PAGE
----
- The Lifetime UK Editions of Our Mutual Friend
There is little or no disagreement amongst Dickens scholars concerning the first appearance of Dickens's last completed novel, either in its monthly parts or in book form. I will, however, summarize the facts concerning Our Mutual Friend's first appearance in print, as they have a significant bearing on the discussion of subsequent printings during Dickens's lifetime, which are considerably more controverted. The 20 parts, issued over 19 months (the final part, as was standard for Dickens's novels, being a double issue) appeared between May 1864 and November 1865 at a total cost to the purchaser of 20 shillings, i.e. £1. Somewhat unusually, the book publication of Our Mutual Friend was staggered over two volumes issued at different times. Once the first ten parts had appeared, volume 1 was published in January 1865, appearing in a maroon cloth binding lettered and decorated in gilt and available at the price of 11 shillings. The matching second volume followed in October, shortly ahead of the novel's completion in parts. It is important to note that the novel as it appeared in book form was not reprinted by or for the publishers, Chapman & Hall. Instead, a planned surplus of the parts were bound up without the advertising material or blue paper covers, and the plates were inserted in the text at the appropriate points. It should be borne in mind that the reason for publishing the novel in two volumes was not due to its inordinate length as, while certainly a very respectable 630 pp. in total, Our Mutual Friend is no longer than say Dombey and Son or David Copperfield, each of which first appeared in one stout volume. This format was rather determined by the logic of the marketplace in the 1860s, dominated by circulating libraries which favored multi-volume publication, as books were loaned to readers piecemeal, at so much per volume per week.
As noted by both Robert L. Patten and Sean Grass, sales of the early parts were encouraging but gradually fell off, dropping from roughly 35,000 stitched copies of Part 1 to 19,000 by the final double issue. Since [End Page 150] 25,000 copies of the later parts were printed, this left up to 6,000 available for binding up in book form to create the second volume. The records in the publishers' archive show that approximately 2,950 two-volume sets were sold by the end of 1866,1 leaving Chapman & Hall with a substantial number of unsold parts, unbound quires and bound volumes of the novel, and by which time the publishers may well have assumed that purchasers who wished to buy Dickens's "new" novel in its original format would have already done so. The normal practice at the time was to remainder unsold copies of multi-volume novels at bargain prices prior to their reissue in a considerably cheaper one-volume format.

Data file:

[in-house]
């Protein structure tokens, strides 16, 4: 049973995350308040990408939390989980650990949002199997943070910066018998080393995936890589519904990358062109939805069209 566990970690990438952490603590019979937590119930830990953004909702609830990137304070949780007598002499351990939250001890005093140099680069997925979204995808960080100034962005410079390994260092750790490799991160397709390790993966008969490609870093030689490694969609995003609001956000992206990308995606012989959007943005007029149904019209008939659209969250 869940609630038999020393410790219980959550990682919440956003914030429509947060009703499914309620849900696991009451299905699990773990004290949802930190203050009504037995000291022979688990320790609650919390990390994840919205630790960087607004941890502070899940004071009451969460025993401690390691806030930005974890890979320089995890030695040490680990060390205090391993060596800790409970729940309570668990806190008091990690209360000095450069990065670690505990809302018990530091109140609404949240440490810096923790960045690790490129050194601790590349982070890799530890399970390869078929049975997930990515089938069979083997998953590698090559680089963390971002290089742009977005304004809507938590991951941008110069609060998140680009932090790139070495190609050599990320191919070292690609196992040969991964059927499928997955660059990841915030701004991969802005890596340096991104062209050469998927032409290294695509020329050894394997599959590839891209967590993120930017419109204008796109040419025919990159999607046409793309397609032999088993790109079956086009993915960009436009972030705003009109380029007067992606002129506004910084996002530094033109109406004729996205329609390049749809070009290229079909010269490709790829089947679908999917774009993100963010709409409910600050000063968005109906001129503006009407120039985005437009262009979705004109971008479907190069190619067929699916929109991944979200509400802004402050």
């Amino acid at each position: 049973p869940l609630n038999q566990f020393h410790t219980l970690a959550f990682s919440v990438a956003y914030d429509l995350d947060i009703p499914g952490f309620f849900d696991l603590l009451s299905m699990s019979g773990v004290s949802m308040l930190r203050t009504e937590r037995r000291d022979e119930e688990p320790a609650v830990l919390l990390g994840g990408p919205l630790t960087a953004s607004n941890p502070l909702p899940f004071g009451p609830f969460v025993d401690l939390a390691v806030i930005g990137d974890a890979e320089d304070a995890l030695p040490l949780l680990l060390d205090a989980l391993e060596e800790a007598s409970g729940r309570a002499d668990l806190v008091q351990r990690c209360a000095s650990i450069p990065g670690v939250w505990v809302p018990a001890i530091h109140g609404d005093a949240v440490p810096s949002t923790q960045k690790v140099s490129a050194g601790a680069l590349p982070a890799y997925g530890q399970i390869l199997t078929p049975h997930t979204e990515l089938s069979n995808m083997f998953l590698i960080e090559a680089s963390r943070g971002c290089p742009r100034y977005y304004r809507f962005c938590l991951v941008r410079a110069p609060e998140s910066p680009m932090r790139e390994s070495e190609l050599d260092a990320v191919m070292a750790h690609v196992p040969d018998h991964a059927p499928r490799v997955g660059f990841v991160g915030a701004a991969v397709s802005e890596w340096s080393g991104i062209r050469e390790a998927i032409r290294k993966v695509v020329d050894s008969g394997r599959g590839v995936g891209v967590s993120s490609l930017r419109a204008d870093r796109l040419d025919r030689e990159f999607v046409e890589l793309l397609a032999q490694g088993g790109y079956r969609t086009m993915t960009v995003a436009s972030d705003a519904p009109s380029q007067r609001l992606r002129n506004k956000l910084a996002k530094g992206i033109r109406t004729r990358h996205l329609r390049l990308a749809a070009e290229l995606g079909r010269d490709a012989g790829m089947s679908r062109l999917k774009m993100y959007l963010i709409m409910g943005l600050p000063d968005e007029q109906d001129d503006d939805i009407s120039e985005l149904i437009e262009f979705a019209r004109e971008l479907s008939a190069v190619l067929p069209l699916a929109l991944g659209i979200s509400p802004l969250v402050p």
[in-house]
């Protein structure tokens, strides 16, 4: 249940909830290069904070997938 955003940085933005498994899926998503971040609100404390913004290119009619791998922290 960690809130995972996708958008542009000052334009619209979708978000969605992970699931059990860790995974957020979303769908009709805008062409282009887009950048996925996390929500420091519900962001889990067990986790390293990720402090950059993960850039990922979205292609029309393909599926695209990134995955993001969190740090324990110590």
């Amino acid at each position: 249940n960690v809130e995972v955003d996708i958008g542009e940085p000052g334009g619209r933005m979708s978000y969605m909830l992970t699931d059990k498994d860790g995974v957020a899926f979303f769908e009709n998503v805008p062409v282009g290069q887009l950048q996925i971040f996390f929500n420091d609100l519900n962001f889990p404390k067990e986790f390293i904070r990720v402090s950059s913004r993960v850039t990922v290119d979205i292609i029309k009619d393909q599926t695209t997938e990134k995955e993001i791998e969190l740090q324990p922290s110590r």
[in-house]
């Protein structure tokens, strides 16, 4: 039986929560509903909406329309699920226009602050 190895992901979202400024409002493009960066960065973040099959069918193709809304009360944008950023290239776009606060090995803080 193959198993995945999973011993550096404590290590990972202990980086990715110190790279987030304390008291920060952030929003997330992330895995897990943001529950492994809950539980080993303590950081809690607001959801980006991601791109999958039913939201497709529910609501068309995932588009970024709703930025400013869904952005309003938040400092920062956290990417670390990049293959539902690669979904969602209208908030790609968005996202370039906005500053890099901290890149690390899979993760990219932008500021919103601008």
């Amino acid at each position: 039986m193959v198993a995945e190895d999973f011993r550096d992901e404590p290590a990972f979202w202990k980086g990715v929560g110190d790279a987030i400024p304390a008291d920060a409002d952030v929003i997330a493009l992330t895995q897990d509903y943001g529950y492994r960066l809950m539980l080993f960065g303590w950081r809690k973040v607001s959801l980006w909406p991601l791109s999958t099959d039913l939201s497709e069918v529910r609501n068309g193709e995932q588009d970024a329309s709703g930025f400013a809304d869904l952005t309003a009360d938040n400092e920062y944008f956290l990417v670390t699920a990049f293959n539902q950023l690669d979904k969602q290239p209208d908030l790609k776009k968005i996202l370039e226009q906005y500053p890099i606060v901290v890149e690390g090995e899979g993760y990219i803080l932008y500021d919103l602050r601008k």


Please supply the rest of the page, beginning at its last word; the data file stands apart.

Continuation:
In the case of Dickens's novels, the explicitly so-named Cheap Edition (CE) had been initiated by Chapman & Hall with the publication of The Pickwick Papers in 1847 (in weekly numbers or monthly parts, or bound up in book form at 5 shillings) and, by 1866, the series had been brought virtually up to date with Little Dorrit (1861), Great Expectations (dated 1864 but published in November 1863), A Tale of Two Cities (1864), Hard Times / Pictures from Italy and The Uncommercial Traveller (both dated 1866 but published in November 1865). In March 1865 Chapman & Hall also launched an initiative for making Dickens's books available to the newly emerging reading public of regular railway travelers. This was the People's Edition (PE), which used the double-columned text of CE but omitted the author's recently commissioned prefaces and divided the long novels up into two pocket-sized and separately paginated volumes. These were bound up in bright green, paper-covered boards, lettered and illustrated in black, and issued in monthly volumes at the price of 2 shillings. Starting with the perennially popular Pickwick Papers, volumes in PE were widely advertised and were principally sold through the nationwide chain of W...